Theories of (Un)sustainable Consumption
Clive Spash and
Karin Dobernig ()
SRE-Discussion Papers from WU Vienna University of Economics and Business
In this discussion paper we review and contrast alternative theories of consumption in terms of the intellectual basis they provide for understanding sustainable behaviours. A defining aspect of the modern literature in this field is the emphasis on the individual as a volitional agent who engages wilfully in the decision to consume. This is in stark contrast to earlier literature that concentrated on the structural lock-in of individuals to undesirable consumption patterns and the powers of corporations in creating consumer demand for their products and services. We argue that, in order to unravel consumption in its full complexity, and as a matter of utmost importance, understanding must include both the buy-in of individual agents, whose consumption activities contribute to their self-identity, and the structure imposed by the institutions of society, that frame the context of actors' decisions. More than this, any move away from the current unsustainable consumption patterns prevalent in modern societies requires a richer conceptualisation of consumption that involves an awareness and examination of the political economy in which humans live.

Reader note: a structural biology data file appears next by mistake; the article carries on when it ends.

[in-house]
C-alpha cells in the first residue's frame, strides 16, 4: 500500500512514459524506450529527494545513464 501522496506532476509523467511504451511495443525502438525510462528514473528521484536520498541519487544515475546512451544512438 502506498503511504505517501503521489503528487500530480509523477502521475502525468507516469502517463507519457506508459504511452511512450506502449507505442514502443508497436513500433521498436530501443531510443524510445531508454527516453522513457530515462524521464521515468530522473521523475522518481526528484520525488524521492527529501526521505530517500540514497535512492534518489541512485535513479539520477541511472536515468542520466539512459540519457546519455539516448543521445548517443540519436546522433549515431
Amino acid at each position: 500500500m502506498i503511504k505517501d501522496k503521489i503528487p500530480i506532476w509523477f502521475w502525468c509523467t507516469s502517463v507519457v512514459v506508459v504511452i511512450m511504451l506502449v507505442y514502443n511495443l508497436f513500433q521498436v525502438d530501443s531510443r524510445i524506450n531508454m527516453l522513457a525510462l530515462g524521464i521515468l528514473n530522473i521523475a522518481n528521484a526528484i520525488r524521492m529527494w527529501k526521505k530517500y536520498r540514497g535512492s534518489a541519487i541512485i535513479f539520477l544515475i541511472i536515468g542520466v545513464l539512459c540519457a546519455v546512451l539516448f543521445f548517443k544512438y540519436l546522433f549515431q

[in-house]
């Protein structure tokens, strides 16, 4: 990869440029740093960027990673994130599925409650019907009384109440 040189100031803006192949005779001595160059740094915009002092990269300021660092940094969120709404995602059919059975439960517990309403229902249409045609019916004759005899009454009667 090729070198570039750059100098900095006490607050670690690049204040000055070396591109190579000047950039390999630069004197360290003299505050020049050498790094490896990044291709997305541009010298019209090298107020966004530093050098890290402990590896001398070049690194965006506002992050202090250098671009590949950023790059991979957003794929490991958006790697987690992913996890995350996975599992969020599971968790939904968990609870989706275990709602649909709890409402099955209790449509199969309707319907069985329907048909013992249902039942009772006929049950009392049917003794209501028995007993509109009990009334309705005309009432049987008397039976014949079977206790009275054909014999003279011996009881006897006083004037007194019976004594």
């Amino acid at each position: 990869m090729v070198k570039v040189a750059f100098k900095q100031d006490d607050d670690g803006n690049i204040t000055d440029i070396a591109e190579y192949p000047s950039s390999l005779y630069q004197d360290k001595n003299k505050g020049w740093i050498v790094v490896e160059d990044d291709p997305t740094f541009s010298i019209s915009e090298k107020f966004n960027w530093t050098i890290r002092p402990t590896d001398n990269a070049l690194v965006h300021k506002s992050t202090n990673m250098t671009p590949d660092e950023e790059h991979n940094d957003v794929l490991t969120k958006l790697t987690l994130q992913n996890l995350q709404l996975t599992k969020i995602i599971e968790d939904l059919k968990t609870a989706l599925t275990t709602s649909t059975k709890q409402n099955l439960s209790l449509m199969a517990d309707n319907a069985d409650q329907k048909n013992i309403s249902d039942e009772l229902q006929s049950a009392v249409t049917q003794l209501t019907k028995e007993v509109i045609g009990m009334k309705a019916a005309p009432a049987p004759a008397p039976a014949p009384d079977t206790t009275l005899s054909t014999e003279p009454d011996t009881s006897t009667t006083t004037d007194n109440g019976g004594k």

Keywords: sustainable consumption; structure; agency; nudging; social practice theory; technostructure; corporate power; social ecological transformation (search for similar items in EconPapers)
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Working Paper: Theories of (Un)sustainable Consumption (2017)
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Persistent link: https://EconPapers.repec.org/RePEc:wiw:wus009:5513
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